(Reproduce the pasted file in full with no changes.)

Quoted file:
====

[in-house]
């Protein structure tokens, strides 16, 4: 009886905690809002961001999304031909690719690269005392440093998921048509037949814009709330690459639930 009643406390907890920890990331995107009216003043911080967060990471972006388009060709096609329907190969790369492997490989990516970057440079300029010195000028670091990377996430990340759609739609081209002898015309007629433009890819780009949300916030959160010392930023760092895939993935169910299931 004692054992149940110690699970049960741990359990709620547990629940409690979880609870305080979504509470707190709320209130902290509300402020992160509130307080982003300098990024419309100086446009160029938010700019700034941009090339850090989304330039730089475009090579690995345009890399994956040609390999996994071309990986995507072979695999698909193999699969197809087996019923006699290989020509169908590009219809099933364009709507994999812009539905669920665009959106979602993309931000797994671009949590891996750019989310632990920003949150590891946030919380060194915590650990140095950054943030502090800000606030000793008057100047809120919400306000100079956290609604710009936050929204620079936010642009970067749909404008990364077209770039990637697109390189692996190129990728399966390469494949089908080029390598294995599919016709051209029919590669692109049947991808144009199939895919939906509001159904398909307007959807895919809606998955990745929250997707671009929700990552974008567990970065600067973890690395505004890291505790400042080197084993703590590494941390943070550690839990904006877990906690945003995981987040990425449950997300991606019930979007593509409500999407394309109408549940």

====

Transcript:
[in-house]
């Protein structure tokens, strides 16, 4: 009886905690809002961001999304031909690719690269005392440093998921048509037949814009709330690459639930 009643406390907890920890990331995107009216003043911080967060990471972006388009060709096609329907190969790369492997490989990516970057440079300029010195000028670091990377996430990340759609739609081209002898015309007629433009890819780009949300916030959160010392930023760092895939993935169910299931 004692054992149940110690699970049960741990359990709620547990629940409690979880609870305080979504509470707190709320209130902290509300402020992160509130307080982003300098990024419309100086446009160029938010700019700034941009090339850090989304330039730089475009090579690995345009890399994956040609390999996994071309990986995507072979695999698909193999699969197809087996019923006699290989020509169908590009219809099933364009709507994999812009539905669920665009959106979602993309931000797994671009949590891996750019989310632990920003949150590891946030919380060194915590650990140095950054943030502090800000606030000793008057100047809120919400306000100079956290609604710009936050929204620079936010642009970067749909404008990364077209770039990637697109390189692996190129990728399966390469494949089908080029390598294995599919016709051209029919590669692109049947991808144009199939895919939906509001159904398909307007959807895919809606998955990745929250997707671009929700990552974008567990970065600067973890690395505004890291505790400042080197084993703590590494941390943070550690839990904006877990906690945003995981987040990425449950997300991606019930979007593509409500999407394309109408549940």